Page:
It’s called the World Wide Web. Not the Nation’s Pride Web.
World Wide is not really reflected by a horizon that covers only the English-speaking world.
And in case you hadn’t noticed already a long time ago, this English-speaking world contains only a fraction of traffic and turnover in the www cosmos.
Which is to say: stick to English if you are content with just a piece of the cake.
If you want to have the whole cake and really eat it, do what the big players do: embrace the globe.
We call it globalization and it’s all around you – but likely just missing where it would really count: in your wallet.
Why would it count, I hear you asking.
Ok, let’s look at the details.
The massive emphasis put on English sites by the IM crowd brings along some severe drawbacks for English sites. Get yourself some awareness here:
- On non-English sites you can almost certainly expect less competition for whatever market it is – you’d like to avoid that competition, right?
- Non-English sites generally receive more genuine comments. The newer and more exclusive the www appears in a native language, the likelier and the livelier users will respond to whatever you feed them.
- Filters and penalties have to be developed separately for every single language, and you will most likely get away with stuff in Mongolian for which Google would immediately kick you if it was in English. Expect Google to put out the sharpest algorithms in English.
Foreign language sites and content at the same time do also provide you some serious advantages. Let’s look at these now:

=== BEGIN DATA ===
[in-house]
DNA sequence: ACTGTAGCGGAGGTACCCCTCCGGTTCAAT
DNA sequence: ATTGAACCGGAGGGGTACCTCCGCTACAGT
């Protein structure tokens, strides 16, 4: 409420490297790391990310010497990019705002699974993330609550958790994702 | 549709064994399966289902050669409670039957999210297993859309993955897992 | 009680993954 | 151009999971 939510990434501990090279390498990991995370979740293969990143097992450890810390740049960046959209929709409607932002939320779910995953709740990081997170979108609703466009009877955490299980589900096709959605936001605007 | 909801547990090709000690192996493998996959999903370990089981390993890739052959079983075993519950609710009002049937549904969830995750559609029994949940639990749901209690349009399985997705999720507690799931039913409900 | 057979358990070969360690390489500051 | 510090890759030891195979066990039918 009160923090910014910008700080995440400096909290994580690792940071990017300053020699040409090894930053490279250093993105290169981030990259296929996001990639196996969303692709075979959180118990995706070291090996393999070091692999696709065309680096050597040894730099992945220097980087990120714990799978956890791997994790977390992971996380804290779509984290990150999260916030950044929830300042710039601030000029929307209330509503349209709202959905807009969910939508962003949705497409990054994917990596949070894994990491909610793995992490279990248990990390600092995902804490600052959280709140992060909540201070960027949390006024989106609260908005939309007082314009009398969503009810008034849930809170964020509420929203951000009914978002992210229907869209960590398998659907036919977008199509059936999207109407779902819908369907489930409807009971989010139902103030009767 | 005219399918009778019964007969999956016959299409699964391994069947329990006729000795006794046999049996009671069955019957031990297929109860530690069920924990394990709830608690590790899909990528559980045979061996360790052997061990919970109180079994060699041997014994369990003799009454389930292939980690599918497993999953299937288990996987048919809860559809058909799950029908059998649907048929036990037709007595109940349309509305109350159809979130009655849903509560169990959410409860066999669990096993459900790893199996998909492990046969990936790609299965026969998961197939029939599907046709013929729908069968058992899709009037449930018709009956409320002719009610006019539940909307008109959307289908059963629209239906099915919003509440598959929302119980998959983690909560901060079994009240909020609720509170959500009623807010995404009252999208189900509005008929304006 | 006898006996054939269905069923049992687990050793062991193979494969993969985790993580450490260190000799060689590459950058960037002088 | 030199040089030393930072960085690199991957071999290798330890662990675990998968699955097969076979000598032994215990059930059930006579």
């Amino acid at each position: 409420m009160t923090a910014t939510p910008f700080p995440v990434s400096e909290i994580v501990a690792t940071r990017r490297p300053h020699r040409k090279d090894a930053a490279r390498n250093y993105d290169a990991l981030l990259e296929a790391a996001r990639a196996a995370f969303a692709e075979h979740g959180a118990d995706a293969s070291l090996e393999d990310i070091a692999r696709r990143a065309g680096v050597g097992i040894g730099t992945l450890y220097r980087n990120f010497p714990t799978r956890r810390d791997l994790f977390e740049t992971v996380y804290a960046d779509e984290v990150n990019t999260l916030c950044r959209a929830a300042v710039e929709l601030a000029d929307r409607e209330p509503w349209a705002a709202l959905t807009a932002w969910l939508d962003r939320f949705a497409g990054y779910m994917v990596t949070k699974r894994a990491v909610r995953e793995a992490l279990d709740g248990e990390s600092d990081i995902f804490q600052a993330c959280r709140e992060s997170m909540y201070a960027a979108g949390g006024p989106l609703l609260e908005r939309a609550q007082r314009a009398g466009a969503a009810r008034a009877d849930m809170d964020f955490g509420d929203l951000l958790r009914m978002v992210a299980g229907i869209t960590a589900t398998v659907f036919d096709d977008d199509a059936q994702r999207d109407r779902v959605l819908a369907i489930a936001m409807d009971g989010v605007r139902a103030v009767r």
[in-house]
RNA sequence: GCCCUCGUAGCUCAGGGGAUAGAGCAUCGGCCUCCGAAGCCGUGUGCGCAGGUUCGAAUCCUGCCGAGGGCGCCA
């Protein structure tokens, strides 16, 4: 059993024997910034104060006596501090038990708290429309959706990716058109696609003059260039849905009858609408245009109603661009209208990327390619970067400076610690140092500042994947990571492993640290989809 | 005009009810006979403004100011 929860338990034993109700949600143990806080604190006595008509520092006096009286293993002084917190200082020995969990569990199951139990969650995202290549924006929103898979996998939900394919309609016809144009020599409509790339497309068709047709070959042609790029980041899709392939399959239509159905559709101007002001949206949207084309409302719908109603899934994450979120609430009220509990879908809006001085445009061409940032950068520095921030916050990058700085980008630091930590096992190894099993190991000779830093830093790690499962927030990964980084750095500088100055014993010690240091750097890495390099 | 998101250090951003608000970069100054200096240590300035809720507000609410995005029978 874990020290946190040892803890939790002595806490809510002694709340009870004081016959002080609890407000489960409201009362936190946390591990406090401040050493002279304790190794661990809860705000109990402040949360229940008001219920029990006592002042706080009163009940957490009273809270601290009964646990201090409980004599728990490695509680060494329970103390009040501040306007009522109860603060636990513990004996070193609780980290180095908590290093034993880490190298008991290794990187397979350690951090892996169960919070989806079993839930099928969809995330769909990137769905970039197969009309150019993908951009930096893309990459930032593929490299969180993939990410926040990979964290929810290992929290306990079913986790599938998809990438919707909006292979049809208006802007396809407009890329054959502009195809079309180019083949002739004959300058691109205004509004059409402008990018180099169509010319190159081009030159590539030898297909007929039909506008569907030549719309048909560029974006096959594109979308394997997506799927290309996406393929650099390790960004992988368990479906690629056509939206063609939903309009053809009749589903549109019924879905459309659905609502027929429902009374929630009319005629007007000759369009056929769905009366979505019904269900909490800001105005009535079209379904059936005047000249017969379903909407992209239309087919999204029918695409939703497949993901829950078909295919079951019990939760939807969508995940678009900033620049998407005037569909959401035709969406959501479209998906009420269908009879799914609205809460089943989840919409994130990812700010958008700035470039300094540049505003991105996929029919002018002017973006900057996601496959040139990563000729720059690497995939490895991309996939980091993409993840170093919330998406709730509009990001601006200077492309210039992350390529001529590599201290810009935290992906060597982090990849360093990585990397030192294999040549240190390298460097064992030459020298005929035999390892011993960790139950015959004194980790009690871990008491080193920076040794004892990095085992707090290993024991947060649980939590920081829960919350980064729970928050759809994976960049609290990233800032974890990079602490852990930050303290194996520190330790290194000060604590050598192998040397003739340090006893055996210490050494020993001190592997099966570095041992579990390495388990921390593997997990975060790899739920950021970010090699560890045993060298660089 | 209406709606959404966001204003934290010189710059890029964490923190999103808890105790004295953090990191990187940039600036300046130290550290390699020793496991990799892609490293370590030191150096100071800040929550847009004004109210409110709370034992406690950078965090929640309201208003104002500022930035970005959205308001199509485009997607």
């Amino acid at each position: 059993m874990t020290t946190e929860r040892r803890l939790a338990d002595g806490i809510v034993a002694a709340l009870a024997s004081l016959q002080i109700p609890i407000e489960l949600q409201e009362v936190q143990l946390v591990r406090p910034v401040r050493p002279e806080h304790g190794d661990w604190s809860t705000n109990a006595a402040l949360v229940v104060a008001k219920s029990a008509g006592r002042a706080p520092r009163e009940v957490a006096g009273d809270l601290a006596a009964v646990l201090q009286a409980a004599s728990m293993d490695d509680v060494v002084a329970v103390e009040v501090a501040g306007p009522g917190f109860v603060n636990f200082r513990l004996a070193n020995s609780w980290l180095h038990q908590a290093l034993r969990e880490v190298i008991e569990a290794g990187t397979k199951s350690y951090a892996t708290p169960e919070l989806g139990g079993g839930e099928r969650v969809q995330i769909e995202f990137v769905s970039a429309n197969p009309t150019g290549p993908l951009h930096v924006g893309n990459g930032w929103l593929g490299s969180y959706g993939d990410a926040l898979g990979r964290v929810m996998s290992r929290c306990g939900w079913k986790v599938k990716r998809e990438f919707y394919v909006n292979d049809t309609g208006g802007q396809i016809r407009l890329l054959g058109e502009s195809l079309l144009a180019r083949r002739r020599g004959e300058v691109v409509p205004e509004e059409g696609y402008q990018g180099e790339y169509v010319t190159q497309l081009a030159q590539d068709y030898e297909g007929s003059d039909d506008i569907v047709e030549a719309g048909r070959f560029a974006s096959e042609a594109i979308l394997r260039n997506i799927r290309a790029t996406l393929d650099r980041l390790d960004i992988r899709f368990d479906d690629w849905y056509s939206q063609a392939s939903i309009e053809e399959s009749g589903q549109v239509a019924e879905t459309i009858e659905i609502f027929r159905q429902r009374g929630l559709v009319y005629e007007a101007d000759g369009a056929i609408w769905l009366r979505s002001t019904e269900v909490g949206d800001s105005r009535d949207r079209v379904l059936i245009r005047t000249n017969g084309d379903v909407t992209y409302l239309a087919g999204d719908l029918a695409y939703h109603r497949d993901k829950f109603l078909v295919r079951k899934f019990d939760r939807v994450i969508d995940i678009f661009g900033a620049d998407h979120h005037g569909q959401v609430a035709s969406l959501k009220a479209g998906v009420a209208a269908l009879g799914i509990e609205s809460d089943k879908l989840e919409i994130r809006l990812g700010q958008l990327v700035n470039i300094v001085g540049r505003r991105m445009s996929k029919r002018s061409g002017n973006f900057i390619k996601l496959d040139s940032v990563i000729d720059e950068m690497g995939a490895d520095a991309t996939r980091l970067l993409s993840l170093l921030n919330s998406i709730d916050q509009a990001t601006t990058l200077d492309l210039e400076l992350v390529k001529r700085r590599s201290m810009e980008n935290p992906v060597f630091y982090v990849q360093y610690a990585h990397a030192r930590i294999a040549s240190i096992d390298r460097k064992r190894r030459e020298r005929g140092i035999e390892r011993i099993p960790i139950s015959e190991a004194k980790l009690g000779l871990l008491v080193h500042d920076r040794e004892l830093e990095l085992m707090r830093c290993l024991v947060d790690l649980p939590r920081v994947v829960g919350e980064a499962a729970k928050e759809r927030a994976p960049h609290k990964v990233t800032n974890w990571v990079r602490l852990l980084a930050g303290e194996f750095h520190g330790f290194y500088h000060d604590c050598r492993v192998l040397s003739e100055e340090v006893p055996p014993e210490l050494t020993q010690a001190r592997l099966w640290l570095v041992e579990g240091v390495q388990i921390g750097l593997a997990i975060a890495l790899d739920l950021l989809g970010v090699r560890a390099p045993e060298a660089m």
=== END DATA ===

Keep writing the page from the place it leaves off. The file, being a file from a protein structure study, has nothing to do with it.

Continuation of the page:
- If you want to place yourself as an authority or expert, you should acknowledge that there is little authority and expertise monopolized in a single specific language. Actually it’s quite the opposite. More languages imply more authority. Think Wikipedia…
- If you are looking for unique content, there is little that makes for more “uniqueness” than a different language
- The IM crowd loves the “r” word. “R” for relevance. Google wants to return the most “relevant” results, and you should try to get “relevant” back links wherever they are.
If your back links come from sites in six different languages, for Google you are clearly more “relevant”, not less.
- Having sites in various languages truly makes you appear as a genuine global player – as which being an Internet Marketer you certainly want to appear and be perceived.
- A multi-lingo site empire would certainly appear “white hat” and “whiter” even if it actually was not.
- A smart white hat would have his quality content translated into various languages. Having this done for free by a software makes it already a bit “grey” but still a fully valid alternative to spending time and energy in ever more rewritten, spun and rehashed content.
- A multi lingo network is much better for testing all kinds of stuff. It might after all even help you to discover better products and methods for various cultures. We are based in Indonesia and find how campaigns that would fail in English gain top rankings if written in Indonesian. Indonesia is a market with more than 200 million people. And if you think Non English speakers lack spending power, it indicates only one thing: you’re racist and out of date.
- Link building is easier in foreign languages as the spam flood is much lower. Not many guys out there to spam in Korean, right? And when was the last time you got a DMOZ.org link in English?
To conclude that, we frequently hear two arguments against foreign language sites, both of which are completely without merits. Here they are:
- You can’t monetize a site you can’t understand.
Wrong. A cool site will call in the advertisers in any language. Coke also sells in Colombia, right? And if the site turns out to be not so cool, there’s always adsense…
- You get a bad image from funny languages linking to your site.